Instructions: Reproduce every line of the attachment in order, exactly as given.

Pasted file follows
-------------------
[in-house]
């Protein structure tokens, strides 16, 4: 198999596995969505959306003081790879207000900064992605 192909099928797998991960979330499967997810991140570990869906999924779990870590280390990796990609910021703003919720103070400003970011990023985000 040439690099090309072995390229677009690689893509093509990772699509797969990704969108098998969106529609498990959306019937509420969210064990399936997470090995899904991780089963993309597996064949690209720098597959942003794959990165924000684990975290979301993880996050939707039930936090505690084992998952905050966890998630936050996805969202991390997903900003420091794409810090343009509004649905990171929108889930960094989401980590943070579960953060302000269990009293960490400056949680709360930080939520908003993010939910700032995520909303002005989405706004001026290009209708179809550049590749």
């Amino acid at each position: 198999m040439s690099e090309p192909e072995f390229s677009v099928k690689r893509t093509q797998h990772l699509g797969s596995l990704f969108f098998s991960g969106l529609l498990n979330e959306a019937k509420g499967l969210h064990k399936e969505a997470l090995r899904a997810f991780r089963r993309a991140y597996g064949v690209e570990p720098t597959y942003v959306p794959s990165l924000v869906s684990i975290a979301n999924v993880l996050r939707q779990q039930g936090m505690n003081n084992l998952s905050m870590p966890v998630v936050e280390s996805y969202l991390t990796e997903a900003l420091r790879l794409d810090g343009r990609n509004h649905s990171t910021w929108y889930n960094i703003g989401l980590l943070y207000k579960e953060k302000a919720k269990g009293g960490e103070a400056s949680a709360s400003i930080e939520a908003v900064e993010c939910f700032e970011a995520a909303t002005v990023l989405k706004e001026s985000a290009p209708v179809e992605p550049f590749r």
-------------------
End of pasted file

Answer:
[in-house]
């Protein structure tokens, strides 16, 4: 198999596995969505959306003081790879207000900064992605 192909099928797998991960979330499967997810991140570990869906999924779990870590280390990796990609910021703003919720103070400003970011990023985000 040439690099090309072995390229677009690689893509093509990772699509797969990704969108098998969106529609498990959306019937509420969210064990399936997470090995899904991780089963993309597996064949690209720098597959942003794959990165924000684990975290979301993880996050939707039930936090505690084992998952905050966890998630936050996805969202991390997903900003420091794409810090343009509004649905990171929108889930960094989401980590943070579960953060302000269990009293960490400056949680709360930080939520908003993010939910700032995520909303002005989405706004001026290009209708179809550049590749």
């Amino acid at each position: 198999m040439s690099e090309p192909e072995f390229s677009v099928k690689r893509t093509q797998h990772l699509g797969s596995l990704f969108f098998s991960g969106l529609l498990n979330e959306a019937k509420g499967l969210h064990k399936e969505a997470l090995r899904a997810f991780r089963r993309a991140y597996g064949v690209e570990p720098t597959y942003v959306p794959s990165l924000v869906s684990i975290a979301n999924v993880l996050r939707q779990q039930g936090m505690n003081n084992l998952s905050m870590p966890v998630v936050e280390s996805y969202l991390t990796e997903a900003l420091r790879l794409d810090g343009r990609n509004h649905s990171t910021w929108y889930n960094i703003g989401l980590l943070y207000k579960e953060k302000a919720k269990g009293g960490e103070a400056s949680a709360s400003i930080e939520a908003v900064e993010c939910f700032e970011a995520a909303t002005v990023l989405k706004e001026s985000a290009p209708v179809e992605p550049f590749r």